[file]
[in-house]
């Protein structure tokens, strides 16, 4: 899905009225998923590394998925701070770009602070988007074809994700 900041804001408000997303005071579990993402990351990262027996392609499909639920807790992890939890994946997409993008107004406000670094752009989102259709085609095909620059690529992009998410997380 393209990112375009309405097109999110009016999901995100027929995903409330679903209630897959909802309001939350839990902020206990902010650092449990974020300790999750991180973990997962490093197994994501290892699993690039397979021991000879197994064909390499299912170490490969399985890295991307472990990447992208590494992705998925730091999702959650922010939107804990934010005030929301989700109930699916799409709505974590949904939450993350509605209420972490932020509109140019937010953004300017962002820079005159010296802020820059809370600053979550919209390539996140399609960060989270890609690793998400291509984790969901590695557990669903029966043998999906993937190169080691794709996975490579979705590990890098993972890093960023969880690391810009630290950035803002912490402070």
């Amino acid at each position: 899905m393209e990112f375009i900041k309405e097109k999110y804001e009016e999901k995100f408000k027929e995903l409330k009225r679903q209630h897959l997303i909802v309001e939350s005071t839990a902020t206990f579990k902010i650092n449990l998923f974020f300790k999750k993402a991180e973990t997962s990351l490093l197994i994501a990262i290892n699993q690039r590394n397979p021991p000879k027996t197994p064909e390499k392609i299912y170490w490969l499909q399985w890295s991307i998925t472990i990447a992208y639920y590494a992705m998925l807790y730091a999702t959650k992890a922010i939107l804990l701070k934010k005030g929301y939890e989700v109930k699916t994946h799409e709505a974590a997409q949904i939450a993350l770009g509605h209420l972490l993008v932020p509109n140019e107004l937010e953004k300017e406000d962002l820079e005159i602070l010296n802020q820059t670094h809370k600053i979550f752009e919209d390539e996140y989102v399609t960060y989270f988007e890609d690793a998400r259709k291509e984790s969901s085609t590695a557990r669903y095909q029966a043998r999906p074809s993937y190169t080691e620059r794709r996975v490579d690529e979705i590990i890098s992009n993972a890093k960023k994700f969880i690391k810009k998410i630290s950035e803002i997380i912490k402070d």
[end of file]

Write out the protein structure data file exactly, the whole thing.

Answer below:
[in-house]
């Protein structure tokens, strides 16, 4: 899905009225998923590394998925701070770009602070988007074809994700 900041804001408000997303005071579990993402990351990262027996392609499909639920807790992890939890994946997409993008107004406000670094752009989102259709085609095909620059690529992009998410997380 393209990112375009309405097109999110009016999901995100027929995903409330679903209630897959909802309001939350839990902020206990902010650092449990974020300790999750991180973990997962490093197994994501290892699993690039397979021991000879197994064909390499299912170490490969399985890295991307472990990447992208590494992705998925730091999702959650922010939107804990934010005030929301989700109930699916799409709505974590949904939450993350509605209420972490932020509109140019937010953004300017962002820079005159010296802020820059809370600053979550919209390539996140399609960060989270890609690793998400291509984790969901590695557990669903029966043998999906993937190169080691794709996975490579979705590990890098993972890093960023969880690391810009630290950035803002912490402070």
């Amino acid at each position: 899905m393209e990112f375009i900041k309405e097109k999110y804001e009016e999901k995100f408000k027929e995903l409330k009225r679903q209630h897959l997303i909802v309001e939350s005071t839990a902020t206990f579990k902010i650092n449990l998923f974020f300790k999750k993402a991180e973990t997962s990351l490093l197994i994501a990262i290892n699993q690039r590394n397979p021991p000879k027996t197994p064909e390499k392609i299912y170490w490969l499909q399985w890295s991307i998925t472990i990447a992208y639920y590494a992705m998925l807790y730091a999702t959650k992890a922010i939107l804990l701070k934010k005030g929301y939890e989700v109930k699916t994946h799409e709505a974590a997409q949904i939450a993350l770009g509605h209420l972490l993008v932020p509109n140019e107004l937010e953004k300017e406000d962002l820079e005159i602070l010296n802020q820059t670094h809370k600053i979550f752009e919209d390539e996140y989102v399609t960060y989270f988007e890609d690793a998400r259709k291509e984790s969901s085609t590695a557990r669903y095909q029966a043998r999906p074809s993937y190169t080691e620059r794709r996975v490579d690529e979705i590990i890098s992009n993972a890093k960023k994700f969880i690391k810009k998410i630290s950035e803002i997380i912490k402070d």